Good thing your granny didn’t live to see this. Just drop out, if you finish outside the top ten you’ll probably have to get a taxi home. And the driver’s probably going to ask you why you’re covered in mud, then you’ll tell him this hopeless story and he’ll throw you out of the car.”
(Nope. No more words.)

That’s where I left it. At that point, I couldn’t handle the chatter anymore and decided I was just going to ignore myself. I think that was at the start of the third lap, when I decided to discard my gloves in what was either:

A futile act of petulance, blaming a couple of bits of fabric for my manifest personal failings.

A deeply misguided attempt to lose weight in a doomed bid to right the wrongs of my performance.

A propitiation (or offering, I like fancy words) to the running gods to provide some form of divine intervention.

A signal to myself that enough was enough, and I had to pull what remained of the race together somehow.

All, or some combination of, the above.

Nothing in endurance sport is a fluke, and equally you always get what you’ve earned. Yesterday I earned nothing in particular, other than an aggravated hip and the glares of all properly moral spectators who saw the prat who finished tenth not stick around long enough to shake anyone’s hand, or even essentially stop after crossing the line. I think I deserved both.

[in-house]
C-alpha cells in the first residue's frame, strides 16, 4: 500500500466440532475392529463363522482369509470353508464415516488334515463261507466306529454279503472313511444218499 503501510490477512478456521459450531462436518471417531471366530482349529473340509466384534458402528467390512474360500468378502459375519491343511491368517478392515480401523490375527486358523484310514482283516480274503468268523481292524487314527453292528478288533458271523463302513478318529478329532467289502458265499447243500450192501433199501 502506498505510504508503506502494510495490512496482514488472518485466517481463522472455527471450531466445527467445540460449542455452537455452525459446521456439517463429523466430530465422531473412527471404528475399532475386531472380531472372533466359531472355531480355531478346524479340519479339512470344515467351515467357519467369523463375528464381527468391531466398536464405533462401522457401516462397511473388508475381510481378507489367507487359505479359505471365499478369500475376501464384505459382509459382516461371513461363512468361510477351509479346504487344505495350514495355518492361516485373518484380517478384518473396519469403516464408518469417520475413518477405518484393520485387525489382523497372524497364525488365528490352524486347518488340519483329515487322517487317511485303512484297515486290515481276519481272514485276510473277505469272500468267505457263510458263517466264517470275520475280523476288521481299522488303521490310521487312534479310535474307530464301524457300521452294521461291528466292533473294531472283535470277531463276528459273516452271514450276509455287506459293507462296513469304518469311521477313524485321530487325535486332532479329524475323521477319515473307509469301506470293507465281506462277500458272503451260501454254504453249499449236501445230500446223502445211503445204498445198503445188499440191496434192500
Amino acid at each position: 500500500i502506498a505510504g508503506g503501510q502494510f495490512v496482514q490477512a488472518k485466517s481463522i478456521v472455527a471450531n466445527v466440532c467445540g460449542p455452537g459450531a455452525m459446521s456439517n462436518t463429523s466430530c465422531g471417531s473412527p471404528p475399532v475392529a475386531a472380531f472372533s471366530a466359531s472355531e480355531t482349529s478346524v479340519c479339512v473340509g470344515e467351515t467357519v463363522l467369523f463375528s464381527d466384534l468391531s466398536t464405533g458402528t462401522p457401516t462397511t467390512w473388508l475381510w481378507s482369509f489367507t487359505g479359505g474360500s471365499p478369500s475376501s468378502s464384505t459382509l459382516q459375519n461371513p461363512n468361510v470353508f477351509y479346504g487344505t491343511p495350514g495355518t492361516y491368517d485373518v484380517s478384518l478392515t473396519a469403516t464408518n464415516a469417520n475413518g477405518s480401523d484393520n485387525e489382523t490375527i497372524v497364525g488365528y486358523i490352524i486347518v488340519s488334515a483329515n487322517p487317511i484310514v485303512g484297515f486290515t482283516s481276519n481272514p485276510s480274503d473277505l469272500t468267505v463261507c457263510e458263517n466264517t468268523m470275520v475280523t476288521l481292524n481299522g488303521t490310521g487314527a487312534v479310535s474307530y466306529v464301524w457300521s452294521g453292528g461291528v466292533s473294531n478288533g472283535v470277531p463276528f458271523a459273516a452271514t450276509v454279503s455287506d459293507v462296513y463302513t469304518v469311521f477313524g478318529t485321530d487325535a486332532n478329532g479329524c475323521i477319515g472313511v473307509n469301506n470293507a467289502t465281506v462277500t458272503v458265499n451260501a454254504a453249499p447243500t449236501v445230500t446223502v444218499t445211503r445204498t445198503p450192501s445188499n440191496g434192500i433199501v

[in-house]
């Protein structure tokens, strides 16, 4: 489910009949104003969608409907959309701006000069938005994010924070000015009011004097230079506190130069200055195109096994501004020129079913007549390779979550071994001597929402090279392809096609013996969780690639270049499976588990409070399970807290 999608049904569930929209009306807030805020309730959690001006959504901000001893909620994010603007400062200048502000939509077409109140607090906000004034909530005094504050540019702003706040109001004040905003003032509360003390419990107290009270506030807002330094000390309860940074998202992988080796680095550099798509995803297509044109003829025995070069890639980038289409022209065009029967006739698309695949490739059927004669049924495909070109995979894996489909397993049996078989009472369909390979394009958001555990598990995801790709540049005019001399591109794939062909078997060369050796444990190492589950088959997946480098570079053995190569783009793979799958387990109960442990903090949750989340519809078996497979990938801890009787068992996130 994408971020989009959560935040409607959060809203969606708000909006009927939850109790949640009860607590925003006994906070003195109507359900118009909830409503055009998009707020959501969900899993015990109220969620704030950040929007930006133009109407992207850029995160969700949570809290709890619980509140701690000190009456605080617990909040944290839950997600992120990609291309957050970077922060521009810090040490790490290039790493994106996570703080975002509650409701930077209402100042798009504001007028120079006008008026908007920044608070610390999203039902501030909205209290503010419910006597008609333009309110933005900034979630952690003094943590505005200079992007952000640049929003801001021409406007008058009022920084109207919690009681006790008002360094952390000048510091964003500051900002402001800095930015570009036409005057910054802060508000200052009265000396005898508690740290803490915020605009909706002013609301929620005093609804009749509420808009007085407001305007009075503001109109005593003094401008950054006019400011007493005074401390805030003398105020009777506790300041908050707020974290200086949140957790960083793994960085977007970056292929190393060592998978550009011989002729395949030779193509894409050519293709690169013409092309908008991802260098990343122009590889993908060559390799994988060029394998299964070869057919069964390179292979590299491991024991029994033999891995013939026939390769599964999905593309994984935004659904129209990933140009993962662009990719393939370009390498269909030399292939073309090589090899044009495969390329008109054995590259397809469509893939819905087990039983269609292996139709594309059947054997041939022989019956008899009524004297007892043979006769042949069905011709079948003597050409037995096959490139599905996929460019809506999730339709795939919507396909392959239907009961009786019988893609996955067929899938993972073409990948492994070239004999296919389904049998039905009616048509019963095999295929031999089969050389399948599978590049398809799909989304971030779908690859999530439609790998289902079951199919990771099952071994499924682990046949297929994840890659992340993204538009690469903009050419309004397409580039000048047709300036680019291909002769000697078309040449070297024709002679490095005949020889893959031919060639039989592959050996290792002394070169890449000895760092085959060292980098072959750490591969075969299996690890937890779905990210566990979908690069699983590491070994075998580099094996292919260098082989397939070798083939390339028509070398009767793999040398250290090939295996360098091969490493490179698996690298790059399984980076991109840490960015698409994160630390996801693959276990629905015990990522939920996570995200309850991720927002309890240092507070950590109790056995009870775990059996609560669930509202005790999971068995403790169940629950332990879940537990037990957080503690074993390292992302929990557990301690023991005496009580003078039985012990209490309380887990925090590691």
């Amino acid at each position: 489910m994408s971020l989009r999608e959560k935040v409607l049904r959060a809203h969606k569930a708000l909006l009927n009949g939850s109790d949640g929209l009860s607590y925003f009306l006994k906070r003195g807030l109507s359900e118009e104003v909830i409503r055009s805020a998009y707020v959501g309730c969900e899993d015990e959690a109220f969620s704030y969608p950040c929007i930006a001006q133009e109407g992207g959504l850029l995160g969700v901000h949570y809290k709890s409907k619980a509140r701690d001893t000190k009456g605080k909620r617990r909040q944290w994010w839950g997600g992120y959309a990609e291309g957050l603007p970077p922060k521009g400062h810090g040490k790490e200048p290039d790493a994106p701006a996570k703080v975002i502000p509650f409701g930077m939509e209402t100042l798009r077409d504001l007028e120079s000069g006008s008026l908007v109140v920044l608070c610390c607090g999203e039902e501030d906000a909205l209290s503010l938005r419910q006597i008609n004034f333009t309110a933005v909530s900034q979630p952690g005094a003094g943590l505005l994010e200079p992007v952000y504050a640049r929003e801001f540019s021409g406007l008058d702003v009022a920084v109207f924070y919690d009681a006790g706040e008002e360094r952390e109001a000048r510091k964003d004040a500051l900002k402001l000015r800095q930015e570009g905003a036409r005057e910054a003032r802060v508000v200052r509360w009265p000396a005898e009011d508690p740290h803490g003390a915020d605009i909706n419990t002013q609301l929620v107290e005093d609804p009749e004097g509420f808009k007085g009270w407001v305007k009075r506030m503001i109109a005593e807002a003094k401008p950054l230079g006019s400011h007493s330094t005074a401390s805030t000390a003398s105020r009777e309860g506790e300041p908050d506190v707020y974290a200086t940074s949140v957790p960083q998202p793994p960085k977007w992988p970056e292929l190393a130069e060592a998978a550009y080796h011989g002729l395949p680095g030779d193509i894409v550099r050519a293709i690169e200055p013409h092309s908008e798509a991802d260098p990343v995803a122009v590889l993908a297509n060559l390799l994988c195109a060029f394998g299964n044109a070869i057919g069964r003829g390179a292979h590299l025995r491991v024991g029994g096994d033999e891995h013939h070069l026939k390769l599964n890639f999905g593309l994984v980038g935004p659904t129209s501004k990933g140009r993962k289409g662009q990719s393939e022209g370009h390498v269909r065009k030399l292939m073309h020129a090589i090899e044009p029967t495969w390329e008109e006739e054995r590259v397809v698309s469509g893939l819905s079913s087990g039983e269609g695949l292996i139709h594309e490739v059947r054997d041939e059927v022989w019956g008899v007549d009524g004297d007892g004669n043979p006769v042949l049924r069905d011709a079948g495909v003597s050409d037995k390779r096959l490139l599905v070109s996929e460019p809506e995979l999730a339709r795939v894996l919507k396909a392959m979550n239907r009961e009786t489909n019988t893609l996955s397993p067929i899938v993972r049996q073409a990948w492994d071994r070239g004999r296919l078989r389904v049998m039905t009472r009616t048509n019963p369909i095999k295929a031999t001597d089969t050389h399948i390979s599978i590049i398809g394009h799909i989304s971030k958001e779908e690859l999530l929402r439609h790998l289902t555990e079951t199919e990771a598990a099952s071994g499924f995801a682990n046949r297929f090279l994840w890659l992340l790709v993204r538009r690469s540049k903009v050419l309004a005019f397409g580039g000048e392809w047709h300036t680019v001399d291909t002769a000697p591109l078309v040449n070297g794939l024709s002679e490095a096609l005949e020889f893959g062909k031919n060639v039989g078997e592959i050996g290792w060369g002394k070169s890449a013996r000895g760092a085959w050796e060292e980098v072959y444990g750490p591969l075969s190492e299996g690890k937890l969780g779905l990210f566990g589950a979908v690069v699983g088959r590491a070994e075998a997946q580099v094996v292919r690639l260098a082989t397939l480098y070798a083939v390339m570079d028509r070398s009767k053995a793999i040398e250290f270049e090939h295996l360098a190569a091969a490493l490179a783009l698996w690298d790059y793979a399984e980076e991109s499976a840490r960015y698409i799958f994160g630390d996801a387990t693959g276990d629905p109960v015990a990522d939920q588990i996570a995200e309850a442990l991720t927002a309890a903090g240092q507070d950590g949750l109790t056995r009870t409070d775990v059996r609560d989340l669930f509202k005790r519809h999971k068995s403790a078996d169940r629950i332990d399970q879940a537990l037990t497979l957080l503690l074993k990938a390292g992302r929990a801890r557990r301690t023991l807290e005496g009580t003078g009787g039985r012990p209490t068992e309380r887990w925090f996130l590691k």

Some things will never get better, but one the great parts of life is that there are many, many more chances to do other things better. In this case, an almost infinite number of chances, as that race was the equivalent of trying to brush my teeth without opening my mouth, or making orange juice with bananas. Even with the best will in the world, short of some sort of transubstantive alchemy, it just wasn’t going to happen.

To end this part, Tomaz rescued the gloves I’d discarded, and gave us both the chance to fight another day. That’s what it’s about. I’m lucky I had someone to save my gloves, and I’m very grateful he picked us both up over the last couple of days. I hope I’ll have the chance to do that for someone else in the future, because I know what it means, and something of what it takes.

The title is because it’s almost December, nearly the end of the year, and I was much closer to twelfth than any position that mattered. That, and the elves hate the run-up to December. I always had a lot of sympathy with elves. They’re probably on zero hours contracts too.

Part two may happen. Possibly. As a bonus, my hip also seems okay now.

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DNS, or, health is the most important

Did not start. Didn’t even bother. Didn’t turn up. I hate that: I’ve always loved racing, sixty seven last year was testament to that. I would have had a hundred if it weren’t for a meddling injury and being coached rather more seriously from early September.

I had a choice to race today, and a chance to follow up on my first victory in the MET League (London cross country League for the uninitiated) last month with another. It would have been easy to say that I was unambiguously injured or ill, and that I had a cast iron reason for staying at home. I didn’t: I had a doubt (a calf strain), and had to assess the balance of value at stake. It ultimately came down to a subjective decision I wasn’t certain about.